Thursday, January 26, 2012

MLB Network will feature an in depth interview with the four big league managers and former members of Scioscia’s staff…It airs this Friday (1/27) at 6 PM Pacific. Set your DVRs!

A representative from the MLB Network contacted me today and provided me with a teaser of what's to be aired Friday at 6 PM Pacific time on the MLB Network. Check it out!

On coaching together

Bud Black: The broad base of knowledge is so immense here that on the pitching side, here I am in charge of the pitchers, and these guys all had opinions about the pitchers. … I learned so much from these guys about pitching.

Mike Scioscia: We challenged each other. … There’s no doubt that these three guys challenged me and I would challenge them, just with a conversation to make sure we were moving in the right direction. That’s how a guy like David Eckstein ends up playing shortstop for us. Alfredo Griffin was in the room and we were all looking at each other like, “You are kidding me.” Alfredo’s saying, “This kid can play shortstop.” I said, “What are you smoking? There’s no chance, Alfredo.” And he stood up, he said, “I’ll tell you guys right now, this guy can play shortstop,” and he was so adamant about it that we said, “We have to give this a shot.”

Ron Roenicke: We butted heads at times but even when we got mad which happened once in a while, we were such good friends and had such respect for each other that when we left that room, honestly there was no bad feelings at all.

Joe Maddon: Organizations miss that when they don’t have the ability to have that discussion, sometimes heated, and then be able to walk away as friends. Too many times in today’s world, people take it way too personally. It’s not a personal attack, you’re just trying to get this right, and I think we did that really, really well.

Scioscia on the 2002 World Series team: We talked about it afterwards, is that the team that’s going to spoil us. It happened in our third year and it was the first championship for the Angels. That was such a team in every aspect of the word. I played on the ’88 Dodgers and this even went deeper. These guys were just talented, we had every component that you could want, and the team kind of evolved as the season went on. It changed, it morphed from the bullpen to some of the things that happened with the rotation, to the lineup. I just think, if you talk about Game 6, we were actually down to eight outs. The first guy makes an out in the seventh inning, so we’re down to eight outs now and we end up scoring six runs within five outs and get a lead. [It’s] probably the most exciting game I’ve ever been a part of, outside of Kirk Gibson’s home run in ’88, and it rivaled what happened this year in the World Series. … That was a special group of guys.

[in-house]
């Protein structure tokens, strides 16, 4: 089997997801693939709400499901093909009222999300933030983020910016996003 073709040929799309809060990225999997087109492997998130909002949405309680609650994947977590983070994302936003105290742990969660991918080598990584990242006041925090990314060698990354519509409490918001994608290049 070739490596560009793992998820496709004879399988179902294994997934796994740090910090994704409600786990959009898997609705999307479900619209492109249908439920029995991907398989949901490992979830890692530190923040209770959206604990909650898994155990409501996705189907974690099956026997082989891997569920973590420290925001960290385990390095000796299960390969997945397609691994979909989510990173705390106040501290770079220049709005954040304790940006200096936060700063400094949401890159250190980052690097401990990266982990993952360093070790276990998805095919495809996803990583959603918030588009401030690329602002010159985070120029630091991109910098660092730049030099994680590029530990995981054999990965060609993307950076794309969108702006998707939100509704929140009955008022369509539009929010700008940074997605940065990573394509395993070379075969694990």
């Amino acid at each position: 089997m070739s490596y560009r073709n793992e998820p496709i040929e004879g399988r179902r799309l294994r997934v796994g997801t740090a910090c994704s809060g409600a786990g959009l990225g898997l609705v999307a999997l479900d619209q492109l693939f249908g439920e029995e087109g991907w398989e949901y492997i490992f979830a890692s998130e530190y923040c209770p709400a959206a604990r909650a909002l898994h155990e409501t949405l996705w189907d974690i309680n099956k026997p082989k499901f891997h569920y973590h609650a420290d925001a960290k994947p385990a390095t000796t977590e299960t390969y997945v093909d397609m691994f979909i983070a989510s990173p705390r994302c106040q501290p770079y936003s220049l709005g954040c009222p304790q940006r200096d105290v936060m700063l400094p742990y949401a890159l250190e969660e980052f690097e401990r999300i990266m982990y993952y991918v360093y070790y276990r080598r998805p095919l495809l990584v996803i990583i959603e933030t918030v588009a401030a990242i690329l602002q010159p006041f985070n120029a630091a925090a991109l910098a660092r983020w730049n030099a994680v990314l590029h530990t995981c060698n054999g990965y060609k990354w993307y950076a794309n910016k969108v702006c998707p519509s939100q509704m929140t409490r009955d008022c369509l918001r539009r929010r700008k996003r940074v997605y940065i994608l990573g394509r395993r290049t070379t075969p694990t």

Maddon on his least favorite part of being a manager: I don’t know if there’s a difficult part, they’re just different. I enjoy all the different components of what we do. Obviously it starts off with the planning during the day on a daily basis, whomever we’re playing. The first game of a series is always a little bit more vital. I would say that the part that takes you away from what you’d like to do best is maybe the media kind of stuff. At the end of the day though, quite frankly, I do enjoy the exchange with a lot of our guys, media-wise. Actually a lot of times they may point something out in conversation that you haven’t even thought about yet that can kind of push you in the right direction, too. So I do enjoy that, but that’d probably be the part that you least like to do during the course of the day. You want to do the rest of the stuff.